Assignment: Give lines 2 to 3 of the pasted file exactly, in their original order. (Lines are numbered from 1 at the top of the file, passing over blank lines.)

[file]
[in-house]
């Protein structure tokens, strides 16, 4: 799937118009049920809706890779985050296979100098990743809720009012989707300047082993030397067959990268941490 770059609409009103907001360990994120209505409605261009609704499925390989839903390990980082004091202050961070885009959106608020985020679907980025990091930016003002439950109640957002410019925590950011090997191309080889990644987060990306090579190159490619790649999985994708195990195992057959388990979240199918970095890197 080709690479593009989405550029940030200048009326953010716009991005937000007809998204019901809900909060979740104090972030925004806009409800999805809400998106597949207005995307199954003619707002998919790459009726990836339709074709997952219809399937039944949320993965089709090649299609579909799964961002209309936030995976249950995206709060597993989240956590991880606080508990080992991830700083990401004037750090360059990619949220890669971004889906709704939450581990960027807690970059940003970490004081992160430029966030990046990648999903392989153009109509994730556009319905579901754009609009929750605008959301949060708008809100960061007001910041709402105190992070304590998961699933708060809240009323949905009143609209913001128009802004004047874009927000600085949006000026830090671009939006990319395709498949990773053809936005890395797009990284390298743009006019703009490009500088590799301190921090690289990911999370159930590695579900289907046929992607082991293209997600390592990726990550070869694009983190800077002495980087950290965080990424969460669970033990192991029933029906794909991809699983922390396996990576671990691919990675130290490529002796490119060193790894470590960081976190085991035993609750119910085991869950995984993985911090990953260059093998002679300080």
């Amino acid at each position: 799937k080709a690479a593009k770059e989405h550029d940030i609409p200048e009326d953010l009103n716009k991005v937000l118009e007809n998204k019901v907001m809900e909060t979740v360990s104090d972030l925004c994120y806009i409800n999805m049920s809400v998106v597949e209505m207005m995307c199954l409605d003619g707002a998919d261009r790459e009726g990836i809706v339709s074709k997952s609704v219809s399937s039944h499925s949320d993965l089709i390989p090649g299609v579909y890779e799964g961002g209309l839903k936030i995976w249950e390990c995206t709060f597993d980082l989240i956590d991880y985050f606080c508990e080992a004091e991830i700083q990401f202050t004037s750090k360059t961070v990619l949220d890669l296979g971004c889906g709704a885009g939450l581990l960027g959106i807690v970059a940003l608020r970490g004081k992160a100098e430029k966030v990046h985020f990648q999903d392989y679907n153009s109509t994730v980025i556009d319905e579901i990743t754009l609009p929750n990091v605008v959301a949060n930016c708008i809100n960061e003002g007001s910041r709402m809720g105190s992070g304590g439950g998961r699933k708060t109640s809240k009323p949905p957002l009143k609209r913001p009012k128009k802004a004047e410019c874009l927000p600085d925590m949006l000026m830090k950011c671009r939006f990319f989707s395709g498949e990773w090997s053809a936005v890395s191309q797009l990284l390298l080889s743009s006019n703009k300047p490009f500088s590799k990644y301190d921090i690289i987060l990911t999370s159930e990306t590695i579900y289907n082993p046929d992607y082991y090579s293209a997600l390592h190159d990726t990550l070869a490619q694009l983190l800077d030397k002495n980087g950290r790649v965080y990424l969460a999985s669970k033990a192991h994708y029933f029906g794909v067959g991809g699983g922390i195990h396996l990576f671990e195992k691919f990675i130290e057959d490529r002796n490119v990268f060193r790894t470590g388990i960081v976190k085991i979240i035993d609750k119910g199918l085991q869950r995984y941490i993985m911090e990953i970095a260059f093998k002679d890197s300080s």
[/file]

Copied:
């Protein structure tokens, strides 16, 4: 799937118009049920809706890779985050296979100098990743809720009012989707300047082993030397067959990268941490 770059609409009103907001360990994120209505409605261009609704499925390989839903390990980082004091202050961070885009959106608020985020679907980025990091930016003002439950109640957002410019925590950011090997191309080889990644987060990306090579190159490619790649999985994708195990195992057959388990979240199918970095890197 080709690479593009989405550029940030200048009326953010716009991005937000007809998204019901809900909060979740104090972030925004806009409800999805809400998106597949207005995307199954003619707002998919790459009726990836339709074709997952219809399937039944949320993965089709090649299609579909799964961002209309936030995976249950995206709060597993989240956590991880606080508990080992991830700083990401004037750090360059990619949220890669971004889906709704939450581990960027807690970059940003970490004081992160430029966030990046990648999903392989153009109509994730556009319905579901754009609009929750605008959301949060708008809100960061007001910041709402105190992070304590998961699933708060809240009323949905009143609209913001128009802004004047874009927000600085949006000026830090671009939006990319395709498949990773053809936005890395797009990284390298743009006019703009490009500088590799301190921090690289990911999370159930590695579900289907046929992607082991293209997600390592990726990550070869694009983190800077002495980087950290965080990424969460669970033990192991029933029906794909991809699983922390396996990576671990691919990675130290490529002796490119060193790894470590960081976190085991035993609750119910085991869950995984993985911090990953260059093998002679300080």
């Amino acid at each position: 799937k080709a690479a593009k770059e989405h550029d940030i609409p200048e009326d953010l009103n716009k991005v937000l118009e007809n998204k019901v907001m809900e909060t979740v360990s104090d972030l925004c994120y806009i409800n999805m049920s809400v998106v597949e209505m207005m995307c199954l409605d003619g707002a998919d261009r790459e009726g990836i809706v339709s074709k997952s609704v219809s399937s039944h499925s949320d993965l089709i390989p090649g299609v579909y890779e799964g961002g209309l839903k936030i995976w249950e390990c995206t709060f597993d980082l989240i956590d991880y985050f606080c508990e080992a004091e991830i700083q990401f202050t004037s750090k360059t961070v990619l949220d890669l296979g971004c889906g709704a885009g939450l581990l960027g959106i807690v970059a940003l608020r970490g004081k992160a100098e430029k966030v990046h985020f990648q999903d392989y679907n153009s109509t994730v980025i556009d319905e579901i990743t754009l609009p929750n990091v605008v959301a949060n930016c708008i809100n960061e003002g007001s910041r709402m809720g105190s992070g304590g439950g998961r699933k708060t109640s809240k009323p949905p957002l009143k609209r913001p009012k128009k802004a004047e410019c874009l927000p600085d925590m949006l000026m830090k950011c671009r939006f990319f989707s395709g498949e990773w090997s053809a936005v890395s191309q797009l990284l390298l080889s743009s006019n703009k300047p490009f500088s590799k990644y301190d921090i690289i987060l990911t999370s159930e990306t590695i579900y289907n082993p046929d992607y082991y090579s293209a997600l390592h190159d990726t990550l070869a490619q694009l983190l800077d030397k002495n980087g950290r790649v965080y990424l969460a999985s669970k033990a192991h994708y029933f029906g794909v067959g991809g699983g922390i195990h396996l990576f671990e195992k691919f990675i130290e057959d490529r002796n490119v990268f060193r790894t470590g388990i960081v976190k085991i979240i035993d609750k119910g199918l085991q869950r995984y941490i993985m911090e990953i970095a260059f093998k002679d890197s300080s």